Even if you sell the best products and services in the world, there will always be customers who give you a hard time. It’s a natural part of doing business. Customer conflict is a problem every company faces – from fledgling startups to successful multinationals.
Although conflict is unavoidable, this article outlines simple strategies you can train your employees and management team to follow whenever dealing with difficult customers. These conflict resolution tips can help defuse stressful situations and make them less frequent.
Understanding why customers behave badly
Rarely is customer conflict personal. Instead, most users become upset for one of the following reasons:
- Personal circumstances – e.g., losing a job
- Policy disagreements – e.g., mask mandates
- Poor service – e.g., refusal to honor a refund
- Being ignored – e.g., reading from a call center script
When you throw in growing consumer expectations, a pandemic, and an economic downturn, it becomes clear that customer conflict truly is inevitable.
How to deal with customers who behave badly
Although every situation is unique, the strategies below can help resolve most customer conflicts in the workplace:
1. Stay calm
The most important tip of all is to remain calm. Remember that the customer isn’t yelling at you – he or she is yelling at the situation. Losing your cool will only make that situation worse.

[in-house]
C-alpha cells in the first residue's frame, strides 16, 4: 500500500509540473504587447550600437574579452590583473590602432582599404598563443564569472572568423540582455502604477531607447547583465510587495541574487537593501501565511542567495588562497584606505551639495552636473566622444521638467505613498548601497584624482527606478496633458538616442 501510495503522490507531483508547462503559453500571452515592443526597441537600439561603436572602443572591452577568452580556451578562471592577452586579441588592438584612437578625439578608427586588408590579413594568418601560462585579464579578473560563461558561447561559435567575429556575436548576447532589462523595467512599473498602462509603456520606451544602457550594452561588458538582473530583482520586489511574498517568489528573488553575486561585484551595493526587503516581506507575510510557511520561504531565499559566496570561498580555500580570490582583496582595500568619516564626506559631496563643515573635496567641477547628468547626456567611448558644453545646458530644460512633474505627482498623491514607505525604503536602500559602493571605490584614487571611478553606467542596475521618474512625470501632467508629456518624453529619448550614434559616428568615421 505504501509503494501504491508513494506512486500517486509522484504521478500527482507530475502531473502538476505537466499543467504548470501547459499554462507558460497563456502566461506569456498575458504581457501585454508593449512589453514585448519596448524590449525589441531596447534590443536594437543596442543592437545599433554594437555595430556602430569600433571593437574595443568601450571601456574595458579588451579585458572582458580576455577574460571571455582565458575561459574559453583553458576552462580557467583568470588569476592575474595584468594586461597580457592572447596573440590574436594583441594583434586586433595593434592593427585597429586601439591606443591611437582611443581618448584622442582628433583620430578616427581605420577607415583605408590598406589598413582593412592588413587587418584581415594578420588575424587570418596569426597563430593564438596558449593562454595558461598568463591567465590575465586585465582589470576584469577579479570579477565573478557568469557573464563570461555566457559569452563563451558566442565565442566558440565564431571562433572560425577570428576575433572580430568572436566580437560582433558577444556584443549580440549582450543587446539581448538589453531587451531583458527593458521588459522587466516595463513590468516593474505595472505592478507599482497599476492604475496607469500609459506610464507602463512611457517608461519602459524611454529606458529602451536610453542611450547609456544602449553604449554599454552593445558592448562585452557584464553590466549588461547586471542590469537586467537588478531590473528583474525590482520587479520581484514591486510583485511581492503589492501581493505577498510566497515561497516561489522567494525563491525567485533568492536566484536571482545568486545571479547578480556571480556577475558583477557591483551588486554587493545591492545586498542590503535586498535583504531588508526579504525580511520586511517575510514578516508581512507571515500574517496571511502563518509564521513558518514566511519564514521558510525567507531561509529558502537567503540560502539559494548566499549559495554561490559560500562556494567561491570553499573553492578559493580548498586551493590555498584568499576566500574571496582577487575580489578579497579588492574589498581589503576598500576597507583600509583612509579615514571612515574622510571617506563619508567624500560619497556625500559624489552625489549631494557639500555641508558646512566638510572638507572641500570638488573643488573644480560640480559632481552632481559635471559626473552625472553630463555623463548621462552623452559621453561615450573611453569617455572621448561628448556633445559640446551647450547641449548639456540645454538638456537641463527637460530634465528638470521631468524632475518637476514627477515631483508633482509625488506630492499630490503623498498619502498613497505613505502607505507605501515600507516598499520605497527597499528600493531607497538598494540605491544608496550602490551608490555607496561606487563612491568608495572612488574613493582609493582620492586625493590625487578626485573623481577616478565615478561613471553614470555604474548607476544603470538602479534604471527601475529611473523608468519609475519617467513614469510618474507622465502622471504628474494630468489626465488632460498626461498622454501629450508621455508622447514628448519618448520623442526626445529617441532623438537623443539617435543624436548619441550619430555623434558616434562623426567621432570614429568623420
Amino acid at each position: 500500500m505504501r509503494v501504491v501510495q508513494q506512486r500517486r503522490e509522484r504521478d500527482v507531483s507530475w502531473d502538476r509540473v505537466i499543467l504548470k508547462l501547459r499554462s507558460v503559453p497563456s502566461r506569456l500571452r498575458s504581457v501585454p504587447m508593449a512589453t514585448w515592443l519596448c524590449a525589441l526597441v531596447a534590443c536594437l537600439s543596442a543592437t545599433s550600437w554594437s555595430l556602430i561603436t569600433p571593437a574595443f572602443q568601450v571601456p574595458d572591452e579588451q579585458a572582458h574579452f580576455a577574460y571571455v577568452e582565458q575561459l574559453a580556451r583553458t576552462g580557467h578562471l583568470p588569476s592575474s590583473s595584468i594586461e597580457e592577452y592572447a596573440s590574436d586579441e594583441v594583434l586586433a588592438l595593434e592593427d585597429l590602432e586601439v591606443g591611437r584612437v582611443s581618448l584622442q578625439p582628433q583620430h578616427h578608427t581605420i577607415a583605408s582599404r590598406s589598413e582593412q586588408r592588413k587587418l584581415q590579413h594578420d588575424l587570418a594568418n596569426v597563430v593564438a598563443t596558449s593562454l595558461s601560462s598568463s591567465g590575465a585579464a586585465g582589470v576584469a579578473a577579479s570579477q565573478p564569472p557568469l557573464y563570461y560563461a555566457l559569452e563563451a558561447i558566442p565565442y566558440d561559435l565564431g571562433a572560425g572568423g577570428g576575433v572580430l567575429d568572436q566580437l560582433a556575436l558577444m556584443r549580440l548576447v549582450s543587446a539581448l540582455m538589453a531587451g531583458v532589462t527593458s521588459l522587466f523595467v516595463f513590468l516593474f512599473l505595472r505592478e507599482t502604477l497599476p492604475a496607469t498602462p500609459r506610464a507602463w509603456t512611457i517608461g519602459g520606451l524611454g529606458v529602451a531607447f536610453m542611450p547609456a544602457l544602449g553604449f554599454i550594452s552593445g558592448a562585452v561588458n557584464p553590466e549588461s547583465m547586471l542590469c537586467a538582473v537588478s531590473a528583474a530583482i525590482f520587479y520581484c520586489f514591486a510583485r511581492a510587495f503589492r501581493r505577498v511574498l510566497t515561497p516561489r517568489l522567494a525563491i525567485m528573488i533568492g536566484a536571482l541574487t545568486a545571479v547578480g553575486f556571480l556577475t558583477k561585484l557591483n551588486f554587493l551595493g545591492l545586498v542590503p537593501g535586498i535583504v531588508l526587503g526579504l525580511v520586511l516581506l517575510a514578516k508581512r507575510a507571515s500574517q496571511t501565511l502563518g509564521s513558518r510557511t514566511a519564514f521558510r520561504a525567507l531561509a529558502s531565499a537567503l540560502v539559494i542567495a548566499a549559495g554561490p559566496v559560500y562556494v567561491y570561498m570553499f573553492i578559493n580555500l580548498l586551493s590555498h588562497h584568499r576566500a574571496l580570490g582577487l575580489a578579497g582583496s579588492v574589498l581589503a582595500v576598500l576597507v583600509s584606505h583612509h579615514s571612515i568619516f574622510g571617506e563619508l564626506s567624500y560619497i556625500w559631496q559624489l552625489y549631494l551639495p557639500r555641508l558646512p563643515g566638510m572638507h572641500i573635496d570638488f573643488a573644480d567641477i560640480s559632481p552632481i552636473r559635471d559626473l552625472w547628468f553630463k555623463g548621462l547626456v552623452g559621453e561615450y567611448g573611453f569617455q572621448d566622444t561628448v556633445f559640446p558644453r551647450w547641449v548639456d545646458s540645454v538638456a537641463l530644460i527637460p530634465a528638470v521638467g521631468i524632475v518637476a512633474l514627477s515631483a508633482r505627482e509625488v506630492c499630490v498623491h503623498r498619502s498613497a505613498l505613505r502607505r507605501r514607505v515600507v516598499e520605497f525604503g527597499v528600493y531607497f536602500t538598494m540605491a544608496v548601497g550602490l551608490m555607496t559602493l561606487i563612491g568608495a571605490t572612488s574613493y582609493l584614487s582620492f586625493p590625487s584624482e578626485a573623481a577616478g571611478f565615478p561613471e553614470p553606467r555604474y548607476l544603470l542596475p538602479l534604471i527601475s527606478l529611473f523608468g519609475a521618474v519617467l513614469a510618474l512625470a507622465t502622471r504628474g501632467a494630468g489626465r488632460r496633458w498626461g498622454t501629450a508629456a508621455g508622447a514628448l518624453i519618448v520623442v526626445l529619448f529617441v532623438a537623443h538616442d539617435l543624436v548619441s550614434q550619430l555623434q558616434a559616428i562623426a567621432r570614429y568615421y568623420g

2. Actively listen
The next step involves giving the customer your undivided attention as you listen carefully to everything he or she has to say. Giving people room to vent sometimes resolves situations on their own.
3. Repeat the problem
To show you understand the issue from their perspective, repeat the problem (in your words). This helps to establish empathy, trust, and rapport. Again, demonstrating your understanding can sometimes solve the problem on its own.
4. Try to solve the issue
How to solve the problem depends on the nature of the issue:
- If the customer has a valid point, the best strategy is to apologize, resolve the issue, and give him or her a peace offering such as a discount or freebie.
- If it’s a policy disagreement, calmly stand your ground and explain why the rule exists. Thereafter, give the customer an opportunity to comply or leave.
- If it’s a customer who can’t be placated and refuses to cooperate, politely inviting him or her to leave is the best thing you can do. The longer this person stays, the worse the situation will become.
It’s important everyone on your team understands the above strategies and how to apply them calmly. However, it’s also a good idea to rely more heavily on managers when de-escalating situations. This is because supervisors have:
- More experience in conflict resolution
- The latitude to offer freebies and perks
- The authority to remove unruly customers
For additional conflict resolution strategies to share with the team, see our accompanying resource.
Infographic created by Clover Network, a retail POS system company
Author bio: Mihir Korke is Head of Acquisition at Clover Network, a leader in small business credit card processing and POS systems. Clover specializes in restaurant, retail, and personal and professional service payment solutions. With desktop and mobile POS systems, contactless payments, solutions for curbside pickup and online ordering, loyalty and rewards, Clover has multiple solutions to meet your business’s needs.